Clare and Philip finalised the last elements of their settlement, agreeing the division of equity in the family home, household contents and the amount of maintenance Philip should pay. The couple agreed to return for 1 more meeting to review the children's arrangements, after which the mediator wrote up the proposals for settlement in a non-binding Memorandum of Understanding.

Clare and Philip took this to their respective solicitors, who advised the couple on the proposals and transferred them into a legally-binding Court Order within the divorce proceedings.

Act 3: Collaborative Law


Collaborative law is increasingly popular. Although each party has a lawyer, both sign a participation agreement committing them and their advisors to working together towards a mutually-agreeable settlement.

Negotiations are first made by telephone calls, then by 4-way round-table meetings. Much is done to help the couple feel calm and relaxed; while lawyers are present to provide any legal advice that might be required, the aim is always one of constructive dialogue.

By the end of a session in which the hostility of the courtroom is largely absent, it is hoped that both parties will continue to communicate for the future.

Despite a few tense moments, the collaborative lawyers were able to re-focus Clare and Philip on the main issues, providing legal advice during the meeting and correcting any misunderstandings. An independent financial advisor was present, with Clare’s accountant invited to attend a follow-up session.

Once agreement was reached on all issues, the lawyers converted the agreement into a formal Court Order, which was then sent to court for judicial approval.

In summary…


In mediation, the mediator provides not legal advice but legal information, acting completely independently and impartially throughout. If Clare and Philip want to use this information with a view to obtaining legal advice within the mediation process, they have to consult with their solicitors between the mediation sessions.

The mediator can provide a copy of the minutes of the sessions to the solicitors, who can then invite their clients to discuss the issues. Solicitors are not normally present during the mediation sessions.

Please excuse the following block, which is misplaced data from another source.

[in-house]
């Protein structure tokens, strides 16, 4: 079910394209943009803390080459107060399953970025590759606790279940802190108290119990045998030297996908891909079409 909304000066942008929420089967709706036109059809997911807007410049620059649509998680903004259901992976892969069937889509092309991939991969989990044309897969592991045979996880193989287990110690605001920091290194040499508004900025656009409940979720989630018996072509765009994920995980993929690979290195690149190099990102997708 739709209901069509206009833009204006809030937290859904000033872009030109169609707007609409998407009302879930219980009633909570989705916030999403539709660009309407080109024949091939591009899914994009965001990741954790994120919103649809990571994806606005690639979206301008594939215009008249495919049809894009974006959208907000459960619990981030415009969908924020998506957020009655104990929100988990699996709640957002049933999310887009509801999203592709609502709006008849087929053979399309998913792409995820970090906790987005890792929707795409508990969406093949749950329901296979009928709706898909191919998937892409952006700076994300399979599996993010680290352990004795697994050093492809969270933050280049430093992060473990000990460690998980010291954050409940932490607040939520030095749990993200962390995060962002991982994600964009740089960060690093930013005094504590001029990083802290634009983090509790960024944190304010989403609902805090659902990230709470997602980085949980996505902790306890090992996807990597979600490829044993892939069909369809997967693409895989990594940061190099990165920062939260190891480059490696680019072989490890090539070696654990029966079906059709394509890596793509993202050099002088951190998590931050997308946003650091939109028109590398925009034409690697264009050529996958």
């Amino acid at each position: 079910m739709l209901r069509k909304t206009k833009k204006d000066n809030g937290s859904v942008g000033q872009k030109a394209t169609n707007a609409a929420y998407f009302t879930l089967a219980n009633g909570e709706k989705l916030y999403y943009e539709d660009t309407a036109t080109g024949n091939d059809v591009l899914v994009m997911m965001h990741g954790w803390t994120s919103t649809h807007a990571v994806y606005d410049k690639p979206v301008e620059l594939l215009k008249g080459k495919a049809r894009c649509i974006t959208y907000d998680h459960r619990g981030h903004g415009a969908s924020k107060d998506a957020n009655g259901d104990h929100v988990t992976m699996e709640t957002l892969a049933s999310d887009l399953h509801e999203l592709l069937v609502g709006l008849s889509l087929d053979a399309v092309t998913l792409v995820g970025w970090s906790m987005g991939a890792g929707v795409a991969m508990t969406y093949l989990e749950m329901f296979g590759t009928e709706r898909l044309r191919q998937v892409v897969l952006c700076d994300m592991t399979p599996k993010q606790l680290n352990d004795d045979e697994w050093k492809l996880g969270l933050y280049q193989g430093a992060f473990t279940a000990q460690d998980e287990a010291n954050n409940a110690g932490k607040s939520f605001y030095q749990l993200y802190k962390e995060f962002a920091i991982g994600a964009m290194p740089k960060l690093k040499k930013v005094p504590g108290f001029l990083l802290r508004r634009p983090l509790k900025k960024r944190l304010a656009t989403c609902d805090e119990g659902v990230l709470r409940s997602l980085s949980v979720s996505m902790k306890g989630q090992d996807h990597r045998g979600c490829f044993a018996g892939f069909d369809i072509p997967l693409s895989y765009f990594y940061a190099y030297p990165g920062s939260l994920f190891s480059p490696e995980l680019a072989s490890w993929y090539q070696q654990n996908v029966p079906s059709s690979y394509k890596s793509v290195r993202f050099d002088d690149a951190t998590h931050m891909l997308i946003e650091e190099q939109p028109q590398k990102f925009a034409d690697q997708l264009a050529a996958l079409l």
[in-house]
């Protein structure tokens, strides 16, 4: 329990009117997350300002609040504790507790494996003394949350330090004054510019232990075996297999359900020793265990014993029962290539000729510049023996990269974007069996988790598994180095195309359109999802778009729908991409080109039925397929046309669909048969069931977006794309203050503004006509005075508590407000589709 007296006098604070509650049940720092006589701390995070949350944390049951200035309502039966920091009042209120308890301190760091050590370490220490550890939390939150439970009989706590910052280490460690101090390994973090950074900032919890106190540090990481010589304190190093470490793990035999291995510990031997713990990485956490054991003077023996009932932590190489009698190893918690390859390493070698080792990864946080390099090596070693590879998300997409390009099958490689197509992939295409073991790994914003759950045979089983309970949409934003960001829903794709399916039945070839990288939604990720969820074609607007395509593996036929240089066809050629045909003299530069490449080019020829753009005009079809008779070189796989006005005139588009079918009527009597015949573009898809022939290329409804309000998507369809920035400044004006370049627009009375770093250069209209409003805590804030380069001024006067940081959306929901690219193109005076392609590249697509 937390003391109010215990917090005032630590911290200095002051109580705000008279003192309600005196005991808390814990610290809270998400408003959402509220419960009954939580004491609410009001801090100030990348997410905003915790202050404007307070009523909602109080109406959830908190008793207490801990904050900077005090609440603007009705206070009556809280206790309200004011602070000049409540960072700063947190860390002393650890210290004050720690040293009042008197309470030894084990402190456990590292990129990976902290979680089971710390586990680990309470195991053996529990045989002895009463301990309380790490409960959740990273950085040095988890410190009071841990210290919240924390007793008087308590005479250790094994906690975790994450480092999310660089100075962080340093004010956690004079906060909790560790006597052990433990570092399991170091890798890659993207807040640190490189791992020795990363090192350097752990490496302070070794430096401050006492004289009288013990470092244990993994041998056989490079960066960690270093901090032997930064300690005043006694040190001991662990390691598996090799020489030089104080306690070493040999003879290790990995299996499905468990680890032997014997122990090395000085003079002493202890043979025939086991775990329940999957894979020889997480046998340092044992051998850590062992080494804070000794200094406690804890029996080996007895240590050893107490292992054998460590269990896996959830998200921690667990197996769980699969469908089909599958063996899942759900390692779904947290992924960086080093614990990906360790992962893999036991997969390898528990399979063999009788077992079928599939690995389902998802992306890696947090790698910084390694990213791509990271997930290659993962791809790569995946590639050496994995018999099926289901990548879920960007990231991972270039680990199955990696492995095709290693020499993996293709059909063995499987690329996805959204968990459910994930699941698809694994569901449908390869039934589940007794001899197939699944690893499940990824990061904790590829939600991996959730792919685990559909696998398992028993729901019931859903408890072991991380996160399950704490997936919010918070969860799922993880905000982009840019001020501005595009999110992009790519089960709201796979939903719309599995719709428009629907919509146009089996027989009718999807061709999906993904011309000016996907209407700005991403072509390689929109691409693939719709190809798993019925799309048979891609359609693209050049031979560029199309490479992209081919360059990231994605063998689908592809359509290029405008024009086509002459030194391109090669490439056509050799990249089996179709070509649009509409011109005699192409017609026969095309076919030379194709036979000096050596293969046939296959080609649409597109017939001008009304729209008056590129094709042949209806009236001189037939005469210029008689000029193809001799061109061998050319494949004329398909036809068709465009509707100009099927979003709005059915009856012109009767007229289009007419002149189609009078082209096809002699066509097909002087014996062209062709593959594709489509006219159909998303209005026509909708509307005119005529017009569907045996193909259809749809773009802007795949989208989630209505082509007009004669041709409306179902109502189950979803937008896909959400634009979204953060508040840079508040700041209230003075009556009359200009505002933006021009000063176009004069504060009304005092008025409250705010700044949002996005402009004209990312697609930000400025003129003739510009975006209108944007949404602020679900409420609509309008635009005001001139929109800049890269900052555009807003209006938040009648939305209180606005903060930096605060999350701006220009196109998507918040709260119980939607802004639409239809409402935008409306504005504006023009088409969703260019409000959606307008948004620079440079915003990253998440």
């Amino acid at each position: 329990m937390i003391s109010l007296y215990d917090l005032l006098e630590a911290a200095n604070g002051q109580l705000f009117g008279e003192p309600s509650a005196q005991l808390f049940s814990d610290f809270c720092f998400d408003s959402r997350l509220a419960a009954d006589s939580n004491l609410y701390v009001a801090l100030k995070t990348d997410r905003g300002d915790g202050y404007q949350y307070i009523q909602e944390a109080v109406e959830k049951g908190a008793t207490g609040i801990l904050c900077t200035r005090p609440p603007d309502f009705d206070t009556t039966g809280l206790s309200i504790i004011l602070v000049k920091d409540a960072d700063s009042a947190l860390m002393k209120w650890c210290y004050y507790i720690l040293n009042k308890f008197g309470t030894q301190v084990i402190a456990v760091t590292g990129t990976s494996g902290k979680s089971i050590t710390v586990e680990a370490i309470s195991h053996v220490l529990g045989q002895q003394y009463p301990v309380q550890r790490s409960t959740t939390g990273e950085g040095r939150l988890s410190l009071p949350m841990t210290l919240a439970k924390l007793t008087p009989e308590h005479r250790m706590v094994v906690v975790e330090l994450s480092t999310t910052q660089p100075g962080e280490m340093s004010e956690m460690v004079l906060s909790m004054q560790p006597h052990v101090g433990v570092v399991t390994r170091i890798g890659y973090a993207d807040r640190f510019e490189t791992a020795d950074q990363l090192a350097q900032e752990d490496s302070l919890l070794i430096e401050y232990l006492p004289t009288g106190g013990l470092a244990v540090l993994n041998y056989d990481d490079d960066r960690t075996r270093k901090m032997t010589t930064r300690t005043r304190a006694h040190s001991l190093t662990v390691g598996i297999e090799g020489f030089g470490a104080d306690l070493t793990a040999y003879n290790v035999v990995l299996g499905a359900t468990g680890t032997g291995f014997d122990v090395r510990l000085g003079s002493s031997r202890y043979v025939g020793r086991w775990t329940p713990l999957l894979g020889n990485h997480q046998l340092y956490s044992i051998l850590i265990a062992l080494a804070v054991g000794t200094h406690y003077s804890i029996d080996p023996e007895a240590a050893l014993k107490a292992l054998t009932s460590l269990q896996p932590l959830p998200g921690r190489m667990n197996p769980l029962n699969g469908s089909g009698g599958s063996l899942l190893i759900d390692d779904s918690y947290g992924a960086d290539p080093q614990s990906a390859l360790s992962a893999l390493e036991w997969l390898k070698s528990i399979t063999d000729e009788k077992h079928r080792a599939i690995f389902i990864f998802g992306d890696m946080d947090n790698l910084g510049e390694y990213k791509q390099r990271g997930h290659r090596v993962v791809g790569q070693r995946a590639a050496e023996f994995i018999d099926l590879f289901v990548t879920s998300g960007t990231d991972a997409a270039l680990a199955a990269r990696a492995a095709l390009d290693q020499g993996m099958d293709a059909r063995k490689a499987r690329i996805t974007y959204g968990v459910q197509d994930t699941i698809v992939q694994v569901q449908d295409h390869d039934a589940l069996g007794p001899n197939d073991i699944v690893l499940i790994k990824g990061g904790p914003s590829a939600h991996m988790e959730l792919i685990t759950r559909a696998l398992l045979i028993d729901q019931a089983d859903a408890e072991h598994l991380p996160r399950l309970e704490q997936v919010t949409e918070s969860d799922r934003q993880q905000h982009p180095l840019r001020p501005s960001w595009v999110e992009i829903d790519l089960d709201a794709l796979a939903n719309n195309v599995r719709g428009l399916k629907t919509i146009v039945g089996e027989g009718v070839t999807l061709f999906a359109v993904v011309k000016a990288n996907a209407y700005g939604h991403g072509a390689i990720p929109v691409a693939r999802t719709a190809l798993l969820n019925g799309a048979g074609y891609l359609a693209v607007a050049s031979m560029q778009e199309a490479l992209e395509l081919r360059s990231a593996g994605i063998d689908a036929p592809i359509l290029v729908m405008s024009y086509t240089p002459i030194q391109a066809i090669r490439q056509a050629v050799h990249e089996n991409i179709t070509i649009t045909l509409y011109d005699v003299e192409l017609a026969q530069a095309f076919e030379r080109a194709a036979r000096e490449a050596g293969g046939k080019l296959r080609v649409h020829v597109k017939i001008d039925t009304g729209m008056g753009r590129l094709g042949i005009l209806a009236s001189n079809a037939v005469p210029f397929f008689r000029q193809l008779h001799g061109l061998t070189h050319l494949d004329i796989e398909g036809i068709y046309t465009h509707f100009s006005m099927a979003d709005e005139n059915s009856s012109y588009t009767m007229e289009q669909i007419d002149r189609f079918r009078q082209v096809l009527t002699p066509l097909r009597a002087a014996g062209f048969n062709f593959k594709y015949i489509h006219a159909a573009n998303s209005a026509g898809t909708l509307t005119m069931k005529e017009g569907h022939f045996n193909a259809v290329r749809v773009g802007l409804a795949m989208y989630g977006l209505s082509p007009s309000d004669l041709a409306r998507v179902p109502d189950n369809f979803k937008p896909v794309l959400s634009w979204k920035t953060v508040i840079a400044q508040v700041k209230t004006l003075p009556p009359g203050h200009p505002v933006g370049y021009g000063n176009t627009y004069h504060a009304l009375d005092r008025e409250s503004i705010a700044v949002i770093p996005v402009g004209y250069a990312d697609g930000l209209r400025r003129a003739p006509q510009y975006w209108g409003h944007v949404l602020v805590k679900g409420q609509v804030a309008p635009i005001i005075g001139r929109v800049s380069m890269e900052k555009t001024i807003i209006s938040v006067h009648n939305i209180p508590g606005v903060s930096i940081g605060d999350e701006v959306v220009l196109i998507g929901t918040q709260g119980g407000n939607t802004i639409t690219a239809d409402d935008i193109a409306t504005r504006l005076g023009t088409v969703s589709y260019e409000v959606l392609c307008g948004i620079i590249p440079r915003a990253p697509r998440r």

Since in collaborative law lawyers are present throughout to conduct the process, they can provide full legal advice to their respective clients at any time.

One other difference between mediation and collaborative processes is that any experts needed by a couple are usually consulted away from the mediation sessions.

The mediator’s role is to provide Clare and Philip with information about where they can consult with other experts, who do not typically attend the meetings. In collaborative law, such experts can be invited to attend sessions and participate in the discussions if the parties think it helpful.

An important difference between the 3 approaches lies in the legal costs for which Clare and Philip would be liable.

A court hearing could cost the couple each as much as £30,000 plus VAT. In collaborative law fees can be between £5-10,000 between parties, depending on the complexities of the case and whether additional consultants' help is required. In mediation the average costs paid to the mediator are about £1,500, although the parties still have to pay their own lawyers' fees.

More generally, the playlets showed that mediation and collaborative law allow a far more relaxed, less hostile forum than a courtroom for separating couples to air and resolve their differences.